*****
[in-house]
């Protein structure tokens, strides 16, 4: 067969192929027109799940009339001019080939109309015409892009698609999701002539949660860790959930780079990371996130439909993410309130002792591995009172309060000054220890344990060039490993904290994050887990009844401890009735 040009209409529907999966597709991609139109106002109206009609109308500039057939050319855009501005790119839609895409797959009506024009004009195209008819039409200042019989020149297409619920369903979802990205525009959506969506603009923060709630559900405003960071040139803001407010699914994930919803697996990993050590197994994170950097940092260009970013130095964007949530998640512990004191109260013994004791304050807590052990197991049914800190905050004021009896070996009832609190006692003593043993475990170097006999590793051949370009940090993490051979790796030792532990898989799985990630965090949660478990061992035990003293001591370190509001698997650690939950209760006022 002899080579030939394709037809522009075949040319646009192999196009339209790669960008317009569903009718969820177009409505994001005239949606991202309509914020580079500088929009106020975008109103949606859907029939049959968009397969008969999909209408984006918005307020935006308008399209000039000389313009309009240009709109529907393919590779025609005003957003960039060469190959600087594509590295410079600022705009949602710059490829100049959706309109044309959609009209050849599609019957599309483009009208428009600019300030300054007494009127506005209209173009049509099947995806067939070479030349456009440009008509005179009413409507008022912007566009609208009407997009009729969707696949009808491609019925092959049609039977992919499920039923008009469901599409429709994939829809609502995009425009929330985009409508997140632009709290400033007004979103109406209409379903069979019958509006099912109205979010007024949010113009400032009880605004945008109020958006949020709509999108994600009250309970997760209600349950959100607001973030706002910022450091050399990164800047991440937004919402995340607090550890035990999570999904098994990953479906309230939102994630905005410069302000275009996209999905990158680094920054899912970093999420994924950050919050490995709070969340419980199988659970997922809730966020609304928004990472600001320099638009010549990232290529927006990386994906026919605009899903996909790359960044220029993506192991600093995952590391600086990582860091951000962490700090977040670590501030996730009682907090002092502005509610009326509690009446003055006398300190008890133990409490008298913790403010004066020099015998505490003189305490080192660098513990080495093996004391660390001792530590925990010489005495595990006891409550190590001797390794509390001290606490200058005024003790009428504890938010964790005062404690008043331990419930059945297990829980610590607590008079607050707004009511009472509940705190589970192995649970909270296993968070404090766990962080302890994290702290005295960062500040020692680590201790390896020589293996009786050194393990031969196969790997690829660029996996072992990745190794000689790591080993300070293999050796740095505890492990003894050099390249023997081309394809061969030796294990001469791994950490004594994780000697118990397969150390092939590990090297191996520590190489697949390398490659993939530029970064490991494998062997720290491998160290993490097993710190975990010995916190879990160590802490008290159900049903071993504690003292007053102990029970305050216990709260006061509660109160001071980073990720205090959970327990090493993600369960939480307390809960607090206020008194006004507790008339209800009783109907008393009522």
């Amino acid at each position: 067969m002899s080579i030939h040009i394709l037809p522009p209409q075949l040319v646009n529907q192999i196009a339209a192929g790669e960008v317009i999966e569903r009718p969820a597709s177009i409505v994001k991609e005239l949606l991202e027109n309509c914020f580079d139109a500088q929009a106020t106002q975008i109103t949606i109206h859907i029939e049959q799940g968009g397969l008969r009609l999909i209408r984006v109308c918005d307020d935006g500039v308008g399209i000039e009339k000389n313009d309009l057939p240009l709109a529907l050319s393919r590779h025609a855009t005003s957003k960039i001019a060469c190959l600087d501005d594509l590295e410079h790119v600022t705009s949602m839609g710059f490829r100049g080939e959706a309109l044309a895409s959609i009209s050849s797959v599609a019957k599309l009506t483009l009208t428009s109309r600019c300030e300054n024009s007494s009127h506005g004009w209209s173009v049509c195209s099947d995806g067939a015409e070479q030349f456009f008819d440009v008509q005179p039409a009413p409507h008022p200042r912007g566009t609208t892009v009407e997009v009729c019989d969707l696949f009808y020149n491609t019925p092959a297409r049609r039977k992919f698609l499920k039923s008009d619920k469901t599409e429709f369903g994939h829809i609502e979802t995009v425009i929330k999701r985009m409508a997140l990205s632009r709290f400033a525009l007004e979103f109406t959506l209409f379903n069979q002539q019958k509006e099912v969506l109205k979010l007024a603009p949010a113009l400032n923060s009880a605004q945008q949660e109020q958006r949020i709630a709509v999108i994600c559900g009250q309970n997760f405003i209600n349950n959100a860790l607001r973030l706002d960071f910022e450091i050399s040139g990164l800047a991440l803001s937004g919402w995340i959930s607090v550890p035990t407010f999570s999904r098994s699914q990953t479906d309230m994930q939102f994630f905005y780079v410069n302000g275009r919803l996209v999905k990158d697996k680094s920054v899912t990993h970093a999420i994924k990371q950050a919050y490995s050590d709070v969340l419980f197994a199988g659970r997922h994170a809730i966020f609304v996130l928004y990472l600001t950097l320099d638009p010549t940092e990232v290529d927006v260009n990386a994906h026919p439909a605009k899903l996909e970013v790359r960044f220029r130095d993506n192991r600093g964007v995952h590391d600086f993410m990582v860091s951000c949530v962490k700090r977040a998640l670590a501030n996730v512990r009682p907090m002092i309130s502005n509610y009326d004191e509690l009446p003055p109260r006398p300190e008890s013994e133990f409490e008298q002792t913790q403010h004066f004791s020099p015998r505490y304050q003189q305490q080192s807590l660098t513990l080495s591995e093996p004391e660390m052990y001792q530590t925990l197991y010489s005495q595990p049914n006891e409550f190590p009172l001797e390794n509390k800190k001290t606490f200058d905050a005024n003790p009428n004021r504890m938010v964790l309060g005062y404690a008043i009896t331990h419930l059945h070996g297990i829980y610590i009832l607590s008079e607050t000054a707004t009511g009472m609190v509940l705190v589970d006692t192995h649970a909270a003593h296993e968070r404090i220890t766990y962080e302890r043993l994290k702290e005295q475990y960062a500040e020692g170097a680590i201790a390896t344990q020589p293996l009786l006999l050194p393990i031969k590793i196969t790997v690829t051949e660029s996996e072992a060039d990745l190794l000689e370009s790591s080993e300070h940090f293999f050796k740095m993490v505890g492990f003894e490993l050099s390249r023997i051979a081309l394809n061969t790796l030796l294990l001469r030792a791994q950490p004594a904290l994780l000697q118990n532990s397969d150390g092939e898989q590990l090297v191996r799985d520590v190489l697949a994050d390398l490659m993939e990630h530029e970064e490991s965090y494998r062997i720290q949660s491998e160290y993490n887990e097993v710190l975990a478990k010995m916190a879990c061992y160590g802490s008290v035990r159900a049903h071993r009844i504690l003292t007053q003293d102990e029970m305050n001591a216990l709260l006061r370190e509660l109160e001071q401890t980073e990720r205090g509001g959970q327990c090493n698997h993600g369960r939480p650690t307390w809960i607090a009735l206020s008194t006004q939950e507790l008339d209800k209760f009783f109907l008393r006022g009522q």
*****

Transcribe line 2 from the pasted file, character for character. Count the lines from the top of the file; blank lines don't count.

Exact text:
């Protein structure tokens, strides 16, 4: 067969192929027109799940009339001019080939109309015409892009698609999701002539949660860790959930780079990371996130439909993410309130002792591995009172309060000054220890344990060039490993904290994050887990009844401890009735 040009209409529907999966597709991609139109106002109206009609109308500039057939050319855009501005790119839609895409797959009506024009004009195209008819039409200042019989020149297409619920369903979802990205525009959506969506603009923060709630559900405003960071040139803001407010699914994930919803697996990993050590197994994170950097940092260009970013130095964007949530998640512990004191109260013994004791304050807590052990197991049914800190905050004021009896070996009832609190006692003593043993475990170097006999590793051949370009940090993490051979790796030792532990898989799985990630965090949660478990061992035990003293001591370190509001698997650690939950209760006022 002899080579030939394709037809522009075949040319646009192999196009339209790669960008317009569903009718969820177009409505994001005239949606991202309509914020580079500088929009106020975008109103949606859907029939049959968009397969008969999909209408984006918005307020935006308008399209000039000389313009309009240009709109529907393919590779025609005003957003960039060469190959600087594509590295410079600022705009949602710059490829100049959706309109044309959609009209050849599609019957599309483009009208428009600019300030300054007494009127506005209209173009049509099947995806067939070479030349456009440009008509005179009413409507008022912007566009609208009407997009009729969707696949009808491609019925092959049609039977992919499920039923008009469901599409429709994939829809609502995009425009929330985009409508997140632009709290400033007004979103109406209409379903069979019958509006099912109205979010007024949010113009400032009880605004945008109020958006949020709509999108994600009250309970997760209600349950959100607001973030706002910022450091050399990164800047991440937004919402995340607090550890035990999570999904098994990953479906309230939102994630905005410069302000275009996209999905990158680094920054899912970093999420994924950050919050490995709070969340419980199988659970997922809730966020609304928004990472600001320099638009010549990232290529927006990386994906026919605009899903996909790359960044220029993506192991600093995952590391600086990582860091951000962490700090977040670590501030996730009682907090002092502005509610009326509690009446003055006398300190008890133990409490008298913790403010004066020099015998505490003189305490080192660098513990080495093996004391660390001792530590925990010489005495595990006891409550190590001797390794509390001290606490200058005024003790009428504890938010964790005062404690008043331990419930059945297990829980610590607590008079607050707004009511009472509940705190589970192995649970909270296993968070404090766990962080302890994290702290005295960062500040020692680590201790390896020589293996009786050194393990031969196969790997690829660029996996072992990745190794000689790591080993300070293999050796740095505890492990003894050099390249023997081309394809061969030796294990001469791994950490004594994780000697118990397969150390092939590990090297191996520590190489697949390398490659993939530029970064490991494998062997720290491998160290993490097993710190975990010995916190879990160590802490008290159900049903071993504690003292007053102990029970305050216990709260006061509660109160001071980073990720205090959970327990090493993600369960939480307390809960607090206020008194006004507790008339209800009783109907008393009522």